This week on Tuesday, November 27, the United States Food and Drug Administration (FDA) has given the go-ahead to begin the trial testing Ecstasy as a treatment drug for post traumatic stress disorder (PTSD).

What is PTSD?

PTSD is a debilitating mental condition that typically occurs in people who have been witnesses to or victims of traumatic events, such as a motor accident, war, terrorist attack, tornado, tsunami, personal assault, and more. It commonly occurs in veterans who come back from combat, especially those who fought in the Vietnam War. PTSD has the ability to affect an individual for years with fluctuations of depression, anxiety, the reliving of the trauma through nightmares, and will often lead to substance abuse.

Often times, the sufferer will have a hard time maintaining close relationships as PTSD can lead to behavioral change, trust issues, and communication problems. Ultimately, this disorder has the ability to impair an individual’s daily life with a continual decline in psychological and physical health.

Studies show that nearly 8% of Americans will suffer from PTSD in their lifetime, with it being more common in women. Over five million suffer each year.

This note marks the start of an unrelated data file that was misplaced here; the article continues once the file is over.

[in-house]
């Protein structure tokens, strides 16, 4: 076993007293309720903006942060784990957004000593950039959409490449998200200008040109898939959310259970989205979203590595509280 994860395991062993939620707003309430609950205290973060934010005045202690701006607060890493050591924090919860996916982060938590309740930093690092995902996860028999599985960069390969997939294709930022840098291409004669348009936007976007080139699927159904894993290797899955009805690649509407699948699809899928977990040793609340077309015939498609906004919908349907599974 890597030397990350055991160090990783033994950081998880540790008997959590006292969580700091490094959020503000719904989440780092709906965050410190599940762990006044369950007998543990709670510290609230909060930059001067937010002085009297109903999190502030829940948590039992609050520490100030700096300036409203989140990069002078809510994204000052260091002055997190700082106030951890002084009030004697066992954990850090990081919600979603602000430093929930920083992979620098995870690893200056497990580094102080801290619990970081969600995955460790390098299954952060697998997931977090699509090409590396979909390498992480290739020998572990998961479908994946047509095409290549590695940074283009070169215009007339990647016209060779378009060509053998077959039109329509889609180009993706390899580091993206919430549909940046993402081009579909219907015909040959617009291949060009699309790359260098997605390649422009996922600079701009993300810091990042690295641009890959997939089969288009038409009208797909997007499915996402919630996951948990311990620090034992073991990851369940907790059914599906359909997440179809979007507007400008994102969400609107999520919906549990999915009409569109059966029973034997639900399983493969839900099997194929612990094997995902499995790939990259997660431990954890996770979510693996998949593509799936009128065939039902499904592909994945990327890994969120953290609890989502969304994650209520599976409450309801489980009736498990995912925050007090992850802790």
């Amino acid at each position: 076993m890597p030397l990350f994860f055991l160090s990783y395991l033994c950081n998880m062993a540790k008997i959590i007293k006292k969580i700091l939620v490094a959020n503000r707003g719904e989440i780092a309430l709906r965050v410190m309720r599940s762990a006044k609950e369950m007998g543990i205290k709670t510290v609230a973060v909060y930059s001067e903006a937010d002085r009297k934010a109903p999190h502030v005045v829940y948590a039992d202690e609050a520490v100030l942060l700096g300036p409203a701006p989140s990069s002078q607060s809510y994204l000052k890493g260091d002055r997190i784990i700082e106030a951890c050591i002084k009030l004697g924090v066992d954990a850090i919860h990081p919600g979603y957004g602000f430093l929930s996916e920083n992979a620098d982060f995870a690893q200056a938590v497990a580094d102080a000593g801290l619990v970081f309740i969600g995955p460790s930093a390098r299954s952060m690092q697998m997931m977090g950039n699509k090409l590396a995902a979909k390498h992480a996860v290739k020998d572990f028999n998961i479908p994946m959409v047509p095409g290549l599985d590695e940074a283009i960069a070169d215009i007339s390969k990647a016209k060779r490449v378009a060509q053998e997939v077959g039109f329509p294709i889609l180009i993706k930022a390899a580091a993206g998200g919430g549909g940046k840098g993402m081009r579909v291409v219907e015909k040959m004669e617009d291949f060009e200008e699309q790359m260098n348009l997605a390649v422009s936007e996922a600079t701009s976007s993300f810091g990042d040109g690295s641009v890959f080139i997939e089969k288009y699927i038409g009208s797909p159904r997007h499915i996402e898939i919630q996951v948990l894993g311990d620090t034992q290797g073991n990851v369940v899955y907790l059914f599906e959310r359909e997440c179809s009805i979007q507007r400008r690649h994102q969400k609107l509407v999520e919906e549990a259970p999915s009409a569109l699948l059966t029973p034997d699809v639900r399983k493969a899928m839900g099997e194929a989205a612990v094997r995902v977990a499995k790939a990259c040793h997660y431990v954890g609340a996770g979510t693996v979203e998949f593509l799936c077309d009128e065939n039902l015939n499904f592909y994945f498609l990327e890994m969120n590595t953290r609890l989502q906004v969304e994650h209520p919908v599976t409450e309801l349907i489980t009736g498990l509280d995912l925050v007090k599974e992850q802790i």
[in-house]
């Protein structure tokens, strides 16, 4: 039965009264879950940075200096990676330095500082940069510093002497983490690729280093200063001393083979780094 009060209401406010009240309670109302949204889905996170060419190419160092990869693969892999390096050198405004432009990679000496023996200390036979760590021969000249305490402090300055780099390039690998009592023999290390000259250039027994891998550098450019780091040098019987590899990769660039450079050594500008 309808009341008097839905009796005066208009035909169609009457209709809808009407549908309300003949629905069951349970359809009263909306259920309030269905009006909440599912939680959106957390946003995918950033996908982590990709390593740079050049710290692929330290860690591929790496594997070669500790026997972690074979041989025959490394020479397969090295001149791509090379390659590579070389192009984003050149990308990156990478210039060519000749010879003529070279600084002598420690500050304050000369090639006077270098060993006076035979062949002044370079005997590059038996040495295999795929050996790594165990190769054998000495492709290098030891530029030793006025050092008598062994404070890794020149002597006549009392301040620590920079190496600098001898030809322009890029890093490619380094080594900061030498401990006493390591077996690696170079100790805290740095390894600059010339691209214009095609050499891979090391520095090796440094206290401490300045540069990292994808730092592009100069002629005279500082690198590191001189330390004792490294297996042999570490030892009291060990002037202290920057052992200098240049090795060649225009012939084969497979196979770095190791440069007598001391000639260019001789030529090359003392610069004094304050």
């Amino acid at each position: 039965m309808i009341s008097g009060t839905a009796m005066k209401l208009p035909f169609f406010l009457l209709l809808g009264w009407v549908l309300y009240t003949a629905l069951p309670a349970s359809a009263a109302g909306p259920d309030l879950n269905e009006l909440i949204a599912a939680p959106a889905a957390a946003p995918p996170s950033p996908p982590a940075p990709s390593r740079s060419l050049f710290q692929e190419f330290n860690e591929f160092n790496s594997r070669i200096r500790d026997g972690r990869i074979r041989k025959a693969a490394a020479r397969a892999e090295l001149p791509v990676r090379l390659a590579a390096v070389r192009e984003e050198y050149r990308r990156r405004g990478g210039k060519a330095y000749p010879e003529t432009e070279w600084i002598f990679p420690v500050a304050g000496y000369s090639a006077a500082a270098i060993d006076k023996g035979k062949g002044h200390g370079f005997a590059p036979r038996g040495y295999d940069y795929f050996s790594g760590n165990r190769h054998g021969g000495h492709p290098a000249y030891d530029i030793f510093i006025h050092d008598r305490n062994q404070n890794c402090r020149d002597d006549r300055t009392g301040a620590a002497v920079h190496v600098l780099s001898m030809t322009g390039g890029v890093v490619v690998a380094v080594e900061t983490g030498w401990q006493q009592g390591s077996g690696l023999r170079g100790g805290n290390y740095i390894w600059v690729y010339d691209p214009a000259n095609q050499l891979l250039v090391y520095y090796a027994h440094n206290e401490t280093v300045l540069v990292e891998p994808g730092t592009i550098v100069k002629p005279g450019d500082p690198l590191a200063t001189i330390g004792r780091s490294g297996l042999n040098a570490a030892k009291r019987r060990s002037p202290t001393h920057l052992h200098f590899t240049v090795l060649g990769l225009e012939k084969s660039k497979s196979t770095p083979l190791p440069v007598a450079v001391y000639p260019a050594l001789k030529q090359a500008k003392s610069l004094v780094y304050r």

What is Ecstasy?

Ecstasy, or often referred to as MDMA or Molly, has been known as a party drug for years. It was created in Germany in the early 20th century, but was not used until the mid-1900’s. Very similar to hallucinogens and stimulants, it is a euphoric agent that leads to an increase in energy and happiness levels by altering mood and perception.

It affects three chemicals in the brain: dopamine, norepinephrine, and serotonin that lead to the changes discussed above. It has been known to be an addictive drug that can have negative side-effects after its use.

Using Ecstasy to treat PTSD

Although the drug has been illegal in the United States since 1985, this week the FDA officially approved the third-phase trial where 230 patients will use Ecstasy as a treatment drug for PTSD.

There have been two previous small-scale studies conducted prior to this one. Subsequent to each study, more than half of the participants have reported an extreme decrease in symptoms and an increase in quality of life. If Ecstasy is approved after the third trial, it could be legal as a treatment source for PTSD by early 2021.

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